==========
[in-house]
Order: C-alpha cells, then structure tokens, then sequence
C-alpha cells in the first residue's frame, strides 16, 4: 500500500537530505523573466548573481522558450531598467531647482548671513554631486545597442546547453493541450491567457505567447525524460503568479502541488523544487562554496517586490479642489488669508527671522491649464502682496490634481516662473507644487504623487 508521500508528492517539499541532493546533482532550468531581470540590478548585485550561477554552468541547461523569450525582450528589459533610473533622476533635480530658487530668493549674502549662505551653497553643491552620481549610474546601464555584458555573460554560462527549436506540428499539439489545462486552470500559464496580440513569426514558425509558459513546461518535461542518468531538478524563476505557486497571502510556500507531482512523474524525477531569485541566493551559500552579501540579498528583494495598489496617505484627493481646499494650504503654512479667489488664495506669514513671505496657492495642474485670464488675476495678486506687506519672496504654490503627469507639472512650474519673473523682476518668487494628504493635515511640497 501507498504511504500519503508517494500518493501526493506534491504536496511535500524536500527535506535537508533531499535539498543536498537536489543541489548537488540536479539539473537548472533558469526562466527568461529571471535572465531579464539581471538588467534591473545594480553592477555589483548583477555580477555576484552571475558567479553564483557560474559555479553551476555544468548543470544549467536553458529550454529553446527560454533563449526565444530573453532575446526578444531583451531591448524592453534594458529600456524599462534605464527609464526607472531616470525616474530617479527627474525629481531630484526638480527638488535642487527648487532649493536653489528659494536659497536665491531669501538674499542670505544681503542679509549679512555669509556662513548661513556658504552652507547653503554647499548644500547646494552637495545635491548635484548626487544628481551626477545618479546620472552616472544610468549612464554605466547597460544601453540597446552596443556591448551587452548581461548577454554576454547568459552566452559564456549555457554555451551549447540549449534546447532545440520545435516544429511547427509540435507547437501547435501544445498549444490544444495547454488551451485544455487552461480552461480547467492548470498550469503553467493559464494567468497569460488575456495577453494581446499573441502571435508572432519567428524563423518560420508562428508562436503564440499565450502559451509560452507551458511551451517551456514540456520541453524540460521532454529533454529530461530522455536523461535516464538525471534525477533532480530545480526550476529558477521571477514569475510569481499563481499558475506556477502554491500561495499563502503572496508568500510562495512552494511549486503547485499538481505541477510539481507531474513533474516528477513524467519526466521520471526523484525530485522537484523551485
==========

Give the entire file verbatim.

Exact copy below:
[in-house]
Order: C-alpha cells, then structure tokens, then sequence
C-alpha cells in the first residue's frame, strides 16, 4: 500500500537530505523573466548573481522558450531598467531647482548671513554631486545597442546547453493541450491567457505567447525524460503568479502541488523544487562554496517586490479642489488669508527671522491649464502682496490634481516662473507644487504623487 508521500508528492517539499541532493546533482532550468531581470540590478548585485550561477554552468541547461523569450525582450528589459533610473533622476533635480530658487530668493549674502549662505551653497553643491552620481549610474546601464555584458555573460554560462527549436506540428499539439489545462486552470500559464496580440513569426514558425509558459513546461518535461542518468531538478524563476505557486497571502510556500507531482512523474524525477531569485541566493551559500552579501540579498528583494495598489496617505484627493481646499494650504503654512479667489488664495506669514513671505496657492495642474485670464488675476495678486506687506519672496504654490503627469507639472512650474519673473523682476518668487494628504493635515511640497 501507498504511504500519503508517494500518493501526493506534491504536496511535500524536500527535506535537508533531499535539498543536498537536489543541489548537488540536479539539473537548472533558469526562466527568461529571471535572465531579464539581471538588467534591473545594480553592477555589483548583477555580477555576484552571475558567479553564483557560474559555479553551476555544468548543470544549467536553458529550454529553446527560454533563449526565444530573453532575446526578444531583451531591448524592453534594458529600456524599462534605464527609464526607472531616470525616474530617479527627474525629481531630484526638480527638488535642487527648487532649493536653489528659494536659497536665491531669501538674499542670505544681503542679509549679512555669509556662513548661513556658504552652507547653503554647499548644500547646494552637495545635491548635484548626487544628481551626477545618479546620472552616472544610468549612464554605466547597460544601453540597446552596443556591448551587452548581461548577454554576454547568459552566452559564456549555457554555451551549447540549449534546447532545440520545435516544429511547427509540435507547437501547435501544445498549444490544444495547454488551451485544455487552461480552461480547467492548470498550469503553467493559464494567468497569460488575456495577453494581446499573441502571435508572432519567428524563423518560420508562428508562436503564440499565450502559451509560452507551458511551451517551456514540456520541453524540460521532454529533454529530461530522455536523461535516464538525471534525477533532480530545480526550476529558477521571477514569475510569481499563481499558475506556477502554491500561495499563502503572496508568500510562495512552494511549486503547485499538481505541477510539481507531474513533474516528477513524467519526466521520471526523484525530485522537484523551485